In the 20th century, the church saw a significant development in its ecclesiology, expressed in the dogmatic and pastoral constitutions of the Second Vatican Council — “Lumen Gentium” (1964) and “Gaudium et Spes” (1965) respectively. “Lumen Gentium” describes the church primarily, though not exclusively, as “a people brought into unity from the unity of the Father, the Son, and the Holy Spirit.” The church is the people of God on pilgrimage to fulfillment in God. The biblical and charismatic aspects of the church, previously less emphasized, were put on a level with the juridical. While the council did not deny by any means that the church is a juridical entity, it did insist that it was not primarily juridical.
Relations with the Eastern Catholic churches previously were also heavily weighted with juridical concepts and language. In the document of the Holy See on the Eastern Catholic churches, “Orientalium Dignitas” (1894), Pope Leo XIII states that the Roman church “rejoices in (the Eastern churches’) faithful obedience.” A sign of the catholicity of the church, he writes, is “the sight of differing forms of ceremonies and noble examples of the tongues of the ancient past … rendering their submission to the church.”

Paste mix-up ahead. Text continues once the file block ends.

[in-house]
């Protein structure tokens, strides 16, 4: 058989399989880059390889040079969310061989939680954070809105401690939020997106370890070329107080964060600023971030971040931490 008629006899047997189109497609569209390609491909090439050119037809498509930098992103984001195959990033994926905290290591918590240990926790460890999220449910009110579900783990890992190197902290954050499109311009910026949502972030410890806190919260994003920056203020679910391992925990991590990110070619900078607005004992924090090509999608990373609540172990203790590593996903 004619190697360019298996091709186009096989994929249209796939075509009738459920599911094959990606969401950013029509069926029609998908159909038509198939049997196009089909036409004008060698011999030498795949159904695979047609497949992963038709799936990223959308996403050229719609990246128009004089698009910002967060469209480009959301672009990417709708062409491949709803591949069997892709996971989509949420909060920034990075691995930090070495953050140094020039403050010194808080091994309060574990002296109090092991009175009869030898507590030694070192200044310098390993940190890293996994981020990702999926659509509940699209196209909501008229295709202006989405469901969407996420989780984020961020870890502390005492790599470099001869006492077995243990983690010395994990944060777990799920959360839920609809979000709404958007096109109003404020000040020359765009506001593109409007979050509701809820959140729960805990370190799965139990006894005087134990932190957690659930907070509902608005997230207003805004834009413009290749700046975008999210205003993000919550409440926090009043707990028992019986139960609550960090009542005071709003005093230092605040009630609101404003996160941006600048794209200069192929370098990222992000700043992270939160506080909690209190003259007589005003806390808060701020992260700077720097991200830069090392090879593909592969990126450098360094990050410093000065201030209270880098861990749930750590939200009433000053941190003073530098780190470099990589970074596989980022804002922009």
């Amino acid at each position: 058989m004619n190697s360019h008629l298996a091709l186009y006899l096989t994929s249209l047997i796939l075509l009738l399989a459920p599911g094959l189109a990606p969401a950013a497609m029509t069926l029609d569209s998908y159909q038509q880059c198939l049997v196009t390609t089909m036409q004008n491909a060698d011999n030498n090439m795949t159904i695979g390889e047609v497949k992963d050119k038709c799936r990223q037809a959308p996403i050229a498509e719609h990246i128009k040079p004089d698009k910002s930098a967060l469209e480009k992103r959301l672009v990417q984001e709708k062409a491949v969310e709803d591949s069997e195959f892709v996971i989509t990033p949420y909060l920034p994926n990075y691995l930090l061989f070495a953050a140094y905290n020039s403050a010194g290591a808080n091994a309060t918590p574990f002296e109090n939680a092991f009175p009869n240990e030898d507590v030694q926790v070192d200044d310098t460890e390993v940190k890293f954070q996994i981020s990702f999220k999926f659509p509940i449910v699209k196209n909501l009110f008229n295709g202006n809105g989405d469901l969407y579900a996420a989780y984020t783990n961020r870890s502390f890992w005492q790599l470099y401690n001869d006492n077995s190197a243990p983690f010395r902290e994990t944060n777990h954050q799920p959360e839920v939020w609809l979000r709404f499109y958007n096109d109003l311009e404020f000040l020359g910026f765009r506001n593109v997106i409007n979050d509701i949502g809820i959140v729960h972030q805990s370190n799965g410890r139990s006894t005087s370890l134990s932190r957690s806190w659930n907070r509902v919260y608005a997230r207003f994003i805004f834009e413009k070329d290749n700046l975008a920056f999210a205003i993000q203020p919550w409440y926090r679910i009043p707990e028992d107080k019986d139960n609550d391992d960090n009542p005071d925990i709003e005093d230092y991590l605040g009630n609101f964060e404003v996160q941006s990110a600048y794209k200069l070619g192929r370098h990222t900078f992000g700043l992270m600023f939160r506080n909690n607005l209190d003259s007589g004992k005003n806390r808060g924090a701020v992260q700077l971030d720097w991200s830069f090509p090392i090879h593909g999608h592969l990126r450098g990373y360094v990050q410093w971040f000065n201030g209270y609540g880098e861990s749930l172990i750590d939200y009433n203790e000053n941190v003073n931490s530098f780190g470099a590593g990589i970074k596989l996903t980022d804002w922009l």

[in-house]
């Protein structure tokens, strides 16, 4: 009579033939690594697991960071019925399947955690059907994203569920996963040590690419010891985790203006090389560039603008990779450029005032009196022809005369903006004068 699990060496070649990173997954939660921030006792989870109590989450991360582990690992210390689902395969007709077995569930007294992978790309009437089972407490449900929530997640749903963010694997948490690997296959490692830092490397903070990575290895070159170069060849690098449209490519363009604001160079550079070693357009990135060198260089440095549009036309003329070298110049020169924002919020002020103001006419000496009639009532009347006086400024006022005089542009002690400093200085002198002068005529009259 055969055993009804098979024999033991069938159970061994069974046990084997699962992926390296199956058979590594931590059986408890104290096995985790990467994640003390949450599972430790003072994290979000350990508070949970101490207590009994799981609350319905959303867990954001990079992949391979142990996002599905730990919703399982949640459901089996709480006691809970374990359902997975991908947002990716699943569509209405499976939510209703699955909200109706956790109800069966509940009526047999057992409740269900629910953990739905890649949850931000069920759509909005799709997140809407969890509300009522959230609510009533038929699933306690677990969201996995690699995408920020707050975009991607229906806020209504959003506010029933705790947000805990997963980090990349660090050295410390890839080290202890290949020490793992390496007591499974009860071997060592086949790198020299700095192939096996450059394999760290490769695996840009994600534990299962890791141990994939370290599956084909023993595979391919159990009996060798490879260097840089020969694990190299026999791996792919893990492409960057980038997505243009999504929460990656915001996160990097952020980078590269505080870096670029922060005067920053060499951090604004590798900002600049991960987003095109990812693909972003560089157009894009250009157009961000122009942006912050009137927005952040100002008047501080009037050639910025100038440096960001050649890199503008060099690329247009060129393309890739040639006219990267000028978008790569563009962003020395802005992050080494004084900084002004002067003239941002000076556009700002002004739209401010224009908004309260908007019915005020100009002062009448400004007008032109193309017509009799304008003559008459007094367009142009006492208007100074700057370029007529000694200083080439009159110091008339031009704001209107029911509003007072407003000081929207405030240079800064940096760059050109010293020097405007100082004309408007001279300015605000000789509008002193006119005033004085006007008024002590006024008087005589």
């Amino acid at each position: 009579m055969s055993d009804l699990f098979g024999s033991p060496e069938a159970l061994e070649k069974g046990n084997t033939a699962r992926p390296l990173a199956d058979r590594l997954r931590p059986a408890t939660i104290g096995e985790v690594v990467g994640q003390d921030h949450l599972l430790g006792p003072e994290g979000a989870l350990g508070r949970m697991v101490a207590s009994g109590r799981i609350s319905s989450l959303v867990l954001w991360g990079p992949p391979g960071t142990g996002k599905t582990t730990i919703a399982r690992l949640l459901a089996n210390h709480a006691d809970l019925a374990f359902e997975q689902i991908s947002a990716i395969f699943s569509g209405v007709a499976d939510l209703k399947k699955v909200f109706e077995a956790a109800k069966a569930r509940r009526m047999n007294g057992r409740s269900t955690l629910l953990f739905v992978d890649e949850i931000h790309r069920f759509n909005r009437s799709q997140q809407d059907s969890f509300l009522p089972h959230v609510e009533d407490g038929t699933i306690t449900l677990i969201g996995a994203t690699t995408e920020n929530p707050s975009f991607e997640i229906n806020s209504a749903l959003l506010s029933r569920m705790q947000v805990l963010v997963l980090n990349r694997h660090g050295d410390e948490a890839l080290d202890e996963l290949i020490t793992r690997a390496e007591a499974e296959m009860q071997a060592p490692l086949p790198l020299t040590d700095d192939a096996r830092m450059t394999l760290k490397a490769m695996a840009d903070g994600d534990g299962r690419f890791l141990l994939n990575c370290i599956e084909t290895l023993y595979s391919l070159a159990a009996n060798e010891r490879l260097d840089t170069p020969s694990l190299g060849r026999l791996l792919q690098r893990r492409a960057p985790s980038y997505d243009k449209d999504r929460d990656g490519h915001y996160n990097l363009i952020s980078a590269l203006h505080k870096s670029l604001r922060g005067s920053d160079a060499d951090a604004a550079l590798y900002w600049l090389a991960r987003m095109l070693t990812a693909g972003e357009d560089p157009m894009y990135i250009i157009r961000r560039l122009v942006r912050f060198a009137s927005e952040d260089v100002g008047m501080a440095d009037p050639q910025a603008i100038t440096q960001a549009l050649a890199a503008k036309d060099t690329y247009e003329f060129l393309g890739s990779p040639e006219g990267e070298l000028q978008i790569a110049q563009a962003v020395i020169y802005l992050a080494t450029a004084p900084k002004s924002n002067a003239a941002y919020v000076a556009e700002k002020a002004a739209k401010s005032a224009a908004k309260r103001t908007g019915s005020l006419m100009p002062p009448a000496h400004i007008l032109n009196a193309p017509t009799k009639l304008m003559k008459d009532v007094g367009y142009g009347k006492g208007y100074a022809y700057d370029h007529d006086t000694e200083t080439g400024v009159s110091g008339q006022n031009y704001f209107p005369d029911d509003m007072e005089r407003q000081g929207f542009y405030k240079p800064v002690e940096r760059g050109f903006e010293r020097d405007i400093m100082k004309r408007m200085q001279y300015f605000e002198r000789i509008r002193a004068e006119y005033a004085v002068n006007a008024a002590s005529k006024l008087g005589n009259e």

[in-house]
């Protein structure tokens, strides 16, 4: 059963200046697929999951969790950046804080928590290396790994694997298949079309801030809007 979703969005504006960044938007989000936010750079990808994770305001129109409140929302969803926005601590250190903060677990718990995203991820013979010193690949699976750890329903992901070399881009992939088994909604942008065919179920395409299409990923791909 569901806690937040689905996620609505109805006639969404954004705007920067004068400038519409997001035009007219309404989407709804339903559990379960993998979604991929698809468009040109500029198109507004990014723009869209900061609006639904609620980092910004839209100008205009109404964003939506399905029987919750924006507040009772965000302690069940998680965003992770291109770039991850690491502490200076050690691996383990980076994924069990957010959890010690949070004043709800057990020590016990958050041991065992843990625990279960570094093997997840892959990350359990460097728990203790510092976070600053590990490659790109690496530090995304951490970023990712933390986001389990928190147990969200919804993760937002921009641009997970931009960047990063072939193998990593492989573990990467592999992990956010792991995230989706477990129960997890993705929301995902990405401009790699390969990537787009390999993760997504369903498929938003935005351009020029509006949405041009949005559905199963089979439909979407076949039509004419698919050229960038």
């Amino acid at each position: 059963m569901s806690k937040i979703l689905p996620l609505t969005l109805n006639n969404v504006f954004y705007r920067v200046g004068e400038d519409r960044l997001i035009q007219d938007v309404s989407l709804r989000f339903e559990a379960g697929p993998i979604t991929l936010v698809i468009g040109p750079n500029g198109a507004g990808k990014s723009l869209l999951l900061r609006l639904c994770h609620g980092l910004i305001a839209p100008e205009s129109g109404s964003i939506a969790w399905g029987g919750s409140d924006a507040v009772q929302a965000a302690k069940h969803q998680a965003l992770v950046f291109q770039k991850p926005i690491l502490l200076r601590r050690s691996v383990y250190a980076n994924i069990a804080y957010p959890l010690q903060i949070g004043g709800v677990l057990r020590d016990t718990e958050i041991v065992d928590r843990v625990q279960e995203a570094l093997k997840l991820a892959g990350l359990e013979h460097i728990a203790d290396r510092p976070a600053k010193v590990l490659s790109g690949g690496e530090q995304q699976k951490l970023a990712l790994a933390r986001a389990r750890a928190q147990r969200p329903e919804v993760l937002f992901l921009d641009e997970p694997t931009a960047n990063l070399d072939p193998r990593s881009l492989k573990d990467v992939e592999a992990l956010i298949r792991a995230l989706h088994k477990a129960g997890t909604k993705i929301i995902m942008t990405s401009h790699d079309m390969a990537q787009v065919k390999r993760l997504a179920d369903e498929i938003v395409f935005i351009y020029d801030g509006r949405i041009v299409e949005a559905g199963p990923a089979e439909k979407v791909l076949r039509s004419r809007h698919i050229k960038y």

Along with these mentions of “obedience” and “submission,” Leo is genuinely concerned about protecting the “integrity proper to the discipline of the Eastern churches” and removing “reasons for rivalry and suspicion.” A great deal of the letter details how the integrity of the Eastern Catholic churches is to be protected against encroachments from overzealous clergy of the Latin rite.
With Vatican II, the Catholic Church enters into dialogue with those Eastern churches not in full communion with it, known as the Orthodox churches, and an interesting evolution takes place in these documents. The respect that the ecumenical dialogue among the churches at this time engendered could not but influence the attitude toward the Eastern Catholic churches, expressed in the very important conciliar decree on the Eastern Catholic churches, “Orientalium Ecclesiarum” (1964).
At the outset, the decree declares: “The Holy Catholic Church … is made up of the faithful who are organically united in the Holy Spirit by the same faith, the same sacrament, and the same government, who, combining together into various groups which are held together by a hierarchy, form separate churches or rites.”